By getting on top of your cash flow, you can ensure your business is prepared to weather tough times and better yet, is well positioned to grow when the conditions are right. Even small businesses experiencing annual growth can have cash flow shortages that can be a barrier for future growth. The statistics are alarming but the good news is cash flow can be improved by better management of some key business processes.
Try these handy hints to master your cash flow today.
1. Following up invoices
If you are already applying key management practices in your invoicing to make debtors pay sooner, such as invoicing and billing on time and providing online payment options, try increasing customer communications as another strategy for speeding up payments. Always follow up overdue invoices or bills by contacting clients directly. Telephone calls and letters are often less confrontational than electronic communications and can give you more information as to why the customer or debtor is having trouble paying.
2. Late payments
If payment still isn’t received by the due date, you may need to switch a client’s service off or withhold products. Inform clients before suspension to give them a chance to come good. Quite often this notification will be enough to cause a prompt payment. Ensure your communications are helpful and professional to avoid alienating clients. Stretch out your own payables beyond a 30 day period to 90 days by negotiating better payment terms. This will give you time to collect receivables and pay vendors the money you receive.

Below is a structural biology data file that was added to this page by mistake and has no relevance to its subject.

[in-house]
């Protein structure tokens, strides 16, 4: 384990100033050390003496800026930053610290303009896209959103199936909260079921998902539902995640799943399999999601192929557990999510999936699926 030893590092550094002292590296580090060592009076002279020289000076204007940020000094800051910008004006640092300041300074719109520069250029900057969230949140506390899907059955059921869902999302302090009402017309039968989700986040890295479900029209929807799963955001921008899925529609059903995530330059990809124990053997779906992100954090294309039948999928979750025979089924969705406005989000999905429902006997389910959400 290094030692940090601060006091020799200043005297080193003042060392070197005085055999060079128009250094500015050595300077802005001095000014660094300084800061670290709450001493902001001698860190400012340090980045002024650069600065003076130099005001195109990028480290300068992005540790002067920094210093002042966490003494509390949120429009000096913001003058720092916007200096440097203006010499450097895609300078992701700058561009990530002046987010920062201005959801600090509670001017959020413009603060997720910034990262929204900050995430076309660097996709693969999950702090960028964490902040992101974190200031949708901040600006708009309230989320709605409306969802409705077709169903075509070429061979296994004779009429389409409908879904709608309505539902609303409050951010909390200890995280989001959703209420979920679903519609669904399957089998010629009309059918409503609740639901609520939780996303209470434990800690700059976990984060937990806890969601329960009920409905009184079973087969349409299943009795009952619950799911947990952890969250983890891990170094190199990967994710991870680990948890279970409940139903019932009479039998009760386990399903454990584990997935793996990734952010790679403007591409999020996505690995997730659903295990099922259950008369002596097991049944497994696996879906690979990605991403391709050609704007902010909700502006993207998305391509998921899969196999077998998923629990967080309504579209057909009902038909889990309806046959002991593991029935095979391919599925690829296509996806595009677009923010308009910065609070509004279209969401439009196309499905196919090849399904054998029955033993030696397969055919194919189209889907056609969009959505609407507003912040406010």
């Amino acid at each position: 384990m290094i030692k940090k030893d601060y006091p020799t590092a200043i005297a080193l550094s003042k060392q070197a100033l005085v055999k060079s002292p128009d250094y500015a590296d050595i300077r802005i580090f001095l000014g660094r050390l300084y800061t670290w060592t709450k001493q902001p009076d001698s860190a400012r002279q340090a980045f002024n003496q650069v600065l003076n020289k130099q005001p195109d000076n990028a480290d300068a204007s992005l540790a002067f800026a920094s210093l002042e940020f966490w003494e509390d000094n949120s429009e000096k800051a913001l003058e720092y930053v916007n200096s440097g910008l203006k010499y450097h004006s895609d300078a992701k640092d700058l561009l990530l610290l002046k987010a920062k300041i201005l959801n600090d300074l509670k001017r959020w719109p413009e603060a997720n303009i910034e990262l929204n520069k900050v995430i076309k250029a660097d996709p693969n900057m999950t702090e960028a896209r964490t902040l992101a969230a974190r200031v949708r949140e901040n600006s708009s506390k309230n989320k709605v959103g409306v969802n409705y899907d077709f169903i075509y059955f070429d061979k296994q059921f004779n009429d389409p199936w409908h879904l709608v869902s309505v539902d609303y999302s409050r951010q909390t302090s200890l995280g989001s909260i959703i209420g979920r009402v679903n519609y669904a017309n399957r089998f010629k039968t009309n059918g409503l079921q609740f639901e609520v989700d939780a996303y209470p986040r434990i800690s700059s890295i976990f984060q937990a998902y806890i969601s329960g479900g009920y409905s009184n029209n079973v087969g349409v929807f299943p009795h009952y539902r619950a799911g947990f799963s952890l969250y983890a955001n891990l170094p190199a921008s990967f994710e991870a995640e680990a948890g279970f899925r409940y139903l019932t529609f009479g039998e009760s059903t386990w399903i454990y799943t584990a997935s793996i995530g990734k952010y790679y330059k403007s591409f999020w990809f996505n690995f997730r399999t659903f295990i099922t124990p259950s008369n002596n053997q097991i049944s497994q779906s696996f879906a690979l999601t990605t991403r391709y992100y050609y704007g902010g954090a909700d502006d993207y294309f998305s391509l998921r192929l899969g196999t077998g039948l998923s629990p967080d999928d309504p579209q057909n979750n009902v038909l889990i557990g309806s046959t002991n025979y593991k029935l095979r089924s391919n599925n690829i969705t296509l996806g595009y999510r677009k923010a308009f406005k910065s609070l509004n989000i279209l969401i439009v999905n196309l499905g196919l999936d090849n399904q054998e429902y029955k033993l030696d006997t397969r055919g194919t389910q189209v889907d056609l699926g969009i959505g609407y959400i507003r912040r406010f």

3. Reduce payments
Negative cash flow can often be found in expensive overheads, such as for business equipment. One way to alleviate negative cash flow is to lease your supplies, real estate and equipment, especially if purchasing these items requires borrowing. By leasing these items instead of buying them, you can reduce payments to small increments that have less toll on your operating capital than hefty loan and interest repayments.
4. Credit checks
Conduct credit checks on customers before you sign them up to contracts to ensure customers will be able to make payments on time. If you can’t go without a sale, consider implementing interest terms that will help recoup some lost revenue on your part when payment finally occurs.
5. Handling inventory
Managing your inventory helps free up stagnant cash tied up as stock and is another big way to speed up your cash flow. Check your inventory regularly and pinpoint stock that is not moving and offer discounts to customers to encourage them to buy these items. Experiment with increased pricing of goods and services at the point of sale to increase your profit margin. Keep your products or services competitive by offering customers special deals or discount incentives for early payment.